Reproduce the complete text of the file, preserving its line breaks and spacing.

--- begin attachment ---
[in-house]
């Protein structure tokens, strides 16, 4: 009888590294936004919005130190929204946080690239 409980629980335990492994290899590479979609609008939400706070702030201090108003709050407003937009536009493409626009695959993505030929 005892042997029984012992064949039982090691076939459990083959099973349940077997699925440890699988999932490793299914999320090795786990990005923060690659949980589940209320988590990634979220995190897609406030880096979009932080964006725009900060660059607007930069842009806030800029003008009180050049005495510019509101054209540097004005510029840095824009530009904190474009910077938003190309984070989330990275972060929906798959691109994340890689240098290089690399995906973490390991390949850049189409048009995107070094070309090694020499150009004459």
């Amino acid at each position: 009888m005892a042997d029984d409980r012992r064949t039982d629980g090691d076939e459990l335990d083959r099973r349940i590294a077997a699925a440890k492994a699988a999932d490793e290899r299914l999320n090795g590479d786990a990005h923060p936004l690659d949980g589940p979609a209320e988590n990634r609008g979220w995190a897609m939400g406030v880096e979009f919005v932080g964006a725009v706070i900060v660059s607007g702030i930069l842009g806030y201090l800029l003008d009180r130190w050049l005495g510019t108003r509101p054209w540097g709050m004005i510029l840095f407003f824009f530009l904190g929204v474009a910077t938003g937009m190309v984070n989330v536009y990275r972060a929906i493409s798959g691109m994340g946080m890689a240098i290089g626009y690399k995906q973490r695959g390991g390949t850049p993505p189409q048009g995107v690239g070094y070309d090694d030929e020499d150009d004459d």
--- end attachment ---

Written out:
[in-house]
């Protein structure tokens, strides 16, 4: 009888590294936004919005130190929204946080690239 409980629980335990492994290899590479979609609008939400706070702030201090108003709050407003937009536009493409626009695959993505030929 005892042997029984012992064949039982090691076939459990083959099973349940077997699925440890699988999932490793299914999320090795786990990005923060690659949980589940209320988590990634979220995190897609406030880096979009932080964006725009900060660059607007930069842009806030800029003008009180050049005495510019509101054209540097004005510029840095824009530009904190474009910077938003190309984070989330990275972060929906798959691109994340890689240098290089690399995906973490390991390949850049189409048009995107070094070309090694020499150009004459």
């Amino acid at each position: 009888m005892a042997d029984d409980r012992r064949t039982d629980g090691d076939e459990l335990d083959r099973r349940i590294a077997a699925a440890k492994a699988a999932d490793e290899r299914l999320n090795g590479d786990a990005h923060p936004l690659d949980g589940p979609a209320e988590n990634r609008g979220w995190a897609m939400g406030v880096e979009f919005v932080g964006a725009v706070i900060v660059s607007g702030i930069l842009g806030y201090l800029l003008d009180r130190w050049l005495g510019t108003r509101p054209w540097g709050m004005i510029l840095f407003f824009f530009l904190g929204v474009a910077t938003g937009m190309v984070n989330v536009y990275r972060a929906i493409s798959g691109m994340g946080m890689a240098i290089g626009y690399k995906q973490r695959g390991g390949t850049p993505p189409q048009g995107v690239g070094y070309d090694d030929e020499d150009d004459d």